"What exactly were investors celebrating?" asks Alan Abelson in Barron's. Over the last couple of weeks, the Dow soared to a new nominal high and the S&P500 and Nasdaq also gained strongly. And many other equity markets around the globe have been towed along in the US's wake, with the FTSE 100 finally breaking back above that troublesome 6,000 level. Yet it's hard to see any fundamental trigger to justify the market taking off in such style.
One factor for the rally may have been "a hardening consensus that the US economy is facing a soft landing' rather than a hard one", says Richard Beales in the FT. "With the fillip of lower energy prices, the sharp slowdown in residential property is now widely expected not to hurt consumers enough to trigger a recession." Essentially, investors are betting that we are heading for "a perfect Goldilocks slowdown: not too hot, not too cold", says Bill Jamieson in Scotland on Sunday. In this scenario, corporate earnings will hold up well, but the falling oil price will ease inflation fears, and thus the US Federal Reserve will still be able to cut rates early next year. It's a beguiling picture, but there's a real risk that the outcome may not be that benign. "When an economy decelerates, there will normally be a period in which it looks as if it is achieving a soft landing", but this apparent let-off is often a false dawn. Once you factor in the huge amounts of debt that hangs over the US and UK economies, "I cannot help but feel that the Goldilocks theory of slowdown without pain may be
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Investors might also be too complacent about the political threats, says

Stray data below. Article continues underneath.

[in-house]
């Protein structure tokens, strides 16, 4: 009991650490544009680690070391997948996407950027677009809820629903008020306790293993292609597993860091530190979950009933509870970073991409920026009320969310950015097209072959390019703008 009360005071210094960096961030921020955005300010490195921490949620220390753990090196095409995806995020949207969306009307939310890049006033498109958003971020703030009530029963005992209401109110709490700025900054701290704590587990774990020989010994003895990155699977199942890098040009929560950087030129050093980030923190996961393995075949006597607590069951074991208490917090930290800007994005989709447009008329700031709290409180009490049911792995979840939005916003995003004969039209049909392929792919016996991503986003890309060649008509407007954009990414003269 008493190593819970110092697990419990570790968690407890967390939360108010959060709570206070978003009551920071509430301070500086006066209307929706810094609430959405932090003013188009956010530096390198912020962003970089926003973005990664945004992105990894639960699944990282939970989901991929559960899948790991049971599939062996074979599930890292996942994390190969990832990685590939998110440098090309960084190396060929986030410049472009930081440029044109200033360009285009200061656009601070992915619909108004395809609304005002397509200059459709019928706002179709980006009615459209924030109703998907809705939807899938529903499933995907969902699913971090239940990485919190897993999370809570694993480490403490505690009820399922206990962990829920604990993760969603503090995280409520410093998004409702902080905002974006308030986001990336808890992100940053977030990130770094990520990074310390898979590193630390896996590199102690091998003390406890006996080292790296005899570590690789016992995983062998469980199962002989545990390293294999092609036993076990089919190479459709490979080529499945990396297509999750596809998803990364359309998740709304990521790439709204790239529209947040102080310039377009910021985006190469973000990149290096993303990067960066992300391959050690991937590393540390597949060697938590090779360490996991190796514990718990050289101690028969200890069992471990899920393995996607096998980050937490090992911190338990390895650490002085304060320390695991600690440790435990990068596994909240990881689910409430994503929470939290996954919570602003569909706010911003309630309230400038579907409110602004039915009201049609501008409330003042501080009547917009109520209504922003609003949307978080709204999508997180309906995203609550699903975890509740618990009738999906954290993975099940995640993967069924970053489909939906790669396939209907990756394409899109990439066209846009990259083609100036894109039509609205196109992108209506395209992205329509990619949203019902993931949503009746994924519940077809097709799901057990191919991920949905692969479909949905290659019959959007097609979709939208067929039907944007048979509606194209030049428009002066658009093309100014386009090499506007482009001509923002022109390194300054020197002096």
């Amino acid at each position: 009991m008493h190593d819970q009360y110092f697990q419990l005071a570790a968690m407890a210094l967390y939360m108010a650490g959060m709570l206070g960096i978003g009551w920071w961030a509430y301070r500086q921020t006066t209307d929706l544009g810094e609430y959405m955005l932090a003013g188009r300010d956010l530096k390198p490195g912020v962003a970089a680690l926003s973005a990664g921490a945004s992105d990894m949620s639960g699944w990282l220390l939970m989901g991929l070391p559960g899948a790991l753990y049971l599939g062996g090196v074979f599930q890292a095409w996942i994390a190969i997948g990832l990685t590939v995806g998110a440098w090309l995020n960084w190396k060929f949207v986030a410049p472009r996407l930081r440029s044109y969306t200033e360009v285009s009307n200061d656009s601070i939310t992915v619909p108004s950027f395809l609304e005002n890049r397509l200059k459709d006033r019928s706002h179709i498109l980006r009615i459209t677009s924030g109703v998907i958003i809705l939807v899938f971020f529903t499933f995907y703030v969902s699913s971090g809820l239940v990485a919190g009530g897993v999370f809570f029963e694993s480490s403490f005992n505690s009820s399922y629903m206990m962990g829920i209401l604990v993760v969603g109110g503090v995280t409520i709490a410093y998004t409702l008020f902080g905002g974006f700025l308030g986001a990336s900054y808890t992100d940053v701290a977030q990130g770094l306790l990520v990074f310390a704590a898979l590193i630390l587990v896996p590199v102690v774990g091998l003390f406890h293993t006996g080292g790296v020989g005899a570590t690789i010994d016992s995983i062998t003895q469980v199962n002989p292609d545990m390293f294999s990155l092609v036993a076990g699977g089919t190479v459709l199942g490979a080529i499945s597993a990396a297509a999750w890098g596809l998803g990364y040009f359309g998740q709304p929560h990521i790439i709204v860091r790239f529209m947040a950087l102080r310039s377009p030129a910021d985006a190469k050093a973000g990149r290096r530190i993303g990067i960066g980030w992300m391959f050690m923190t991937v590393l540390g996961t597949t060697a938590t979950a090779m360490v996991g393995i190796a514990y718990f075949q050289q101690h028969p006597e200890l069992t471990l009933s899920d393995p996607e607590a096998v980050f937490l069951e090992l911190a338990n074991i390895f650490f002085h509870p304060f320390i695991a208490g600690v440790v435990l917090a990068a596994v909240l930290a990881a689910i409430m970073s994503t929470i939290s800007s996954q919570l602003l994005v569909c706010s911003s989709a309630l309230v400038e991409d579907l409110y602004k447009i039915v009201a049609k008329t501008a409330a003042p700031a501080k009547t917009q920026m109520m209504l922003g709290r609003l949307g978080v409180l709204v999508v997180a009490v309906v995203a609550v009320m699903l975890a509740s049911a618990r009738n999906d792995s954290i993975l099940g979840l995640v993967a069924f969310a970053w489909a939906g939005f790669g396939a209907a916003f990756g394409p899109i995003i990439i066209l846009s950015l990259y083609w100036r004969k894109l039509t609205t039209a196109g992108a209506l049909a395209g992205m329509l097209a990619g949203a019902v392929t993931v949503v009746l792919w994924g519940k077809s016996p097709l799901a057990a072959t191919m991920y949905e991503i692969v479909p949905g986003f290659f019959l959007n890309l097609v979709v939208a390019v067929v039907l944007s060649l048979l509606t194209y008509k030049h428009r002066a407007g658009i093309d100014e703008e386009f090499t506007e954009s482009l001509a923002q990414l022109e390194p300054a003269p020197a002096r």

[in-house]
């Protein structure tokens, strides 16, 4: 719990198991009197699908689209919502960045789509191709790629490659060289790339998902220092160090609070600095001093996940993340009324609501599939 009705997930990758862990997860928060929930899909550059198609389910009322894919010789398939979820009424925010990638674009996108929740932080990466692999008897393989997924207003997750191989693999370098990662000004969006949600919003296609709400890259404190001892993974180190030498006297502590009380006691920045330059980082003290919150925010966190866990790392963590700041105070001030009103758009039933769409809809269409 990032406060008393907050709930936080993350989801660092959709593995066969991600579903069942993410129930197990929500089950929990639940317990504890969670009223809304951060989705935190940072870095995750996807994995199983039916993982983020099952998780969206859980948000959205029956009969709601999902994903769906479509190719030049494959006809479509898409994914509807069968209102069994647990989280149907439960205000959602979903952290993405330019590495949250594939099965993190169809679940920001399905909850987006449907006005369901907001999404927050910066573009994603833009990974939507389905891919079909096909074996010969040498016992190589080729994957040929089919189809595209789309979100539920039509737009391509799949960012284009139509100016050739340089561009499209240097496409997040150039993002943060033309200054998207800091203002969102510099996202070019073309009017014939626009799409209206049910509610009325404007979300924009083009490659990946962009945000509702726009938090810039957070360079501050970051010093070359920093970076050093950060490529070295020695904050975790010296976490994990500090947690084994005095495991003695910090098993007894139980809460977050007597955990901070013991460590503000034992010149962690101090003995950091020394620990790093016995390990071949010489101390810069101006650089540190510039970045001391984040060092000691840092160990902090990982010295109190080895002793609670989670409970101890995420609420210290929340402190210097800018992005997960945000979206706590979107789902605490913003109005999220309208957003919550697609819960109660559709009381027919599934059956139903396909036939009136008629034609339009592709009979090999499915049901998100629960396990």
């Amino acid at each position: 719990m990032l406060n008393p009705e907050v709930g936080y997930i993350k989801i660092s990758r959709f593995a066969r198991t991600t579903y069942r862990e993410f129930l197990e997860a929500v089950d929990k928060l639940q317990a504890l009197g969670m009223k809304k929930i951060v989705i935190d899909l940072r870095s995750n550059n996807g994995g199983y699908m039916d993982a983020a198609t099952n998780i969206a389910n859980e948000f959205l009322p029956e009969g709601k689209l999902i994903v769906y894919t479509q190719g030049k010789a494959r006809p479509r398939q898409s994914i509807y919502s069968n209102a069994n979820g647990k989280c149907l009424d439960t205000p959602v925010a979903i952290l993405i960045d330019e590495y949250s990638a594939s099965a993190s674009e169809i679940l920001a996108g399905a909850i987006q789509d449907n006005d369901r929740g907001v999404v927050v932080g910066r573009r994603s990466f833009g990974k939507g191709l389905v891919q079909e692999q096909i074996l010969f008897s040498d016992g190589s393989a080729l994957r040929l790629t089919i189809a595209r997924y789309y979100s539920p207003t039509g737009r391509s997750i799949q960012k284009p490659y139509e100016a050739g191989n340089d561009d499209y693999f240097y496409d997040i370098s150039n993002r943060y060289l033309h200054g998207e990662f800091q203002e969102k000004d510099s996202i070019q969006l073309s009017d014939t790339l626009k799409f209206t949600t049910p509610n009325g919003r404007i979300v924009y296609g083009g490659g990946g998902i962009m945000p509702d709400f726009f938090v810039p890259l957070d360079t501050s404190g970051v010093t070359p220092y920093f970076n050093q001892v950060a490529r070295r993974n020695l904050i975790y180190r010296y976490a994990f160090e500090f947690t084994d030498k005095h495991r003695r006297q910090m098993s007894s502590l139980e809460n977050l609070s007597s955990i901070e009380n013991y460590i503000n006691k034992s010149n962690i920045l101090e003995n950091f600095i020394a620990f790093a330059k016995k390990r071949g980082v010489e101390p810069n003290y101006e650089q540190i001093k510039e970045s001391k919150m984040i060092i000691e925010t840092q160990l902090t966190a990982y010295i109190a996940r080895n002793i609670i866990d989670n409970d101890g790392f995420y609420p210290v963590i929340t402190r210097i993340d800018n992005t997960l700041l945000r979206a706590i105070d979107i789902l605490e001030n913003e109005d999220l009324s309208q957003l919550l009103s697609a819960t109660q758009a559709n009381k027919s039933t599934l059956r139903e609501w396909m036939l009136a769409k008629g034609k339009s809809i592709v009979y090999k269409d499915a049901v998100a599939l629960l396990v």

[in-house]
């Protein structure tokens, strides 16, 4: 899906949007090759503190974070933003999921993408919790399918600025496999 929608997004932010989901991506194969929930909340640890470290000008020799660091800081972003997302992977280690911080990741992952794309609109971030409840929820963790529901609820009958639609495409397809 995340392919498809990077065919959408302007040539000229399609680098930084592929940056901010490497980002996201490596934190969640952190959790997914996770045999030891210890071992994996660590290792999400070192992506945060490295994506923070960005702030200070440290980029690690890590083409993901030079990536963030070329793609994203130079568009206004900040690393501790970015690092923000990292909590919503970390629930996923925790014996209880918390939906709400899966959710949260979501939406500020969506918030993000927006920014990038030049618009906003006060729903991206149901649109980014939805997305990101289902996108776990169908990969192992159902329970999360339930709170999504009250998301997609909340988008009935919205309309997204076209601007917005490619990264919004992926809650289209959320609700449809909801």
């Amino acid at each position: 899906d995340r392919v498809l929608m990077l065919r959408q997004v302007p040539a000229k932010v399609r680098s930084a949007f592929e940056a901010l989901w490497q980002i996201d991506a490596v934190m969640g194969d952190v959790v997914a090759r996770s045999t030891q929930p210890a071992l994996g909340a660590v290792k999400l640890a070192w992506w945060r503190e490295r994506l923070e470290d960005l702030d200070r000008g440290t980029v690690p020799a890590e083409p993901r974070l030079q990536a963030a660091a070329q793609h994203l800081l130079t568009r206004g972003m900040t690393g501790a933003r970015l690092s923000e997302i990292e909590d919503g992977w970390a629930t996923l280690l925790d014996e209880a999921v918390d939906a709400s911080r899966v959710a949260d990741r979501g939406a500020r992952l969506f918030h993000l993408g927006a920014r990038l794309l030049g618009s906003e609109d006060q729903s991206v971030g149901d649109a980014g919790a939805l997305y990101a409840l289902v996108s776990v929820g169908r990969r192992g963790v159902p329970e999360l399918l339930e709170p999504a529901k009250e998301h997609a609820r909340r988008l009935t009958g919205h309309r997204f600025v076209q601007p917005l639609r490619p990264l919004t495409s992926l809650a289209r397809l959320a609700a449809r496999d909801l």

John Authers in the FT. Consider recent upsets in emerging markets, such as Hungary and Thailand. These incidents were largely ignored by the investment community, which should generate its own alarm. "The insouciant reaction suggests that investors just do not care about political risk and that is worrying." The barely perceptible reaction to North Korea's test of a nuclear bomb also suggests that, for many investors, only the positives are getting through.
In short, "this is unmistakably a caveat emptor market", says Abelson. It's "one of those markets that has discounted everything but the bad news".
Cris Sholto Heaton is an investment analyst and writer who has been contributing to MoneyWeek since 2006 and was managing editor of the magazine between 2016 and 2018. He is especially interested in international investing, believing many investors still focus too much on their home markets and that it pays to take advantage of all the opportunities the world offers. He often writes about Asian equities, international income and global asset allocation.
Cris began his career in financial services consultancy at PwC and Lane Clark & Peacock, before an abrupt change of direction into oil, gas and energy at Petroleum Economist and Platts and subsequently into investment research and writing. In addition to his articles for MoneyWeek, he also works with a number of asset managers, consultancies and financial information providers.
He holds the Chartered Financial Analyst designation and the Investment Management Certificate, as well as degrees in finance and mathematics. He has also studied acting, film-making and photography, and strongly suspects that an awareness of what makes a compelling story is just as important for understanding markets as any amount of qualifications.
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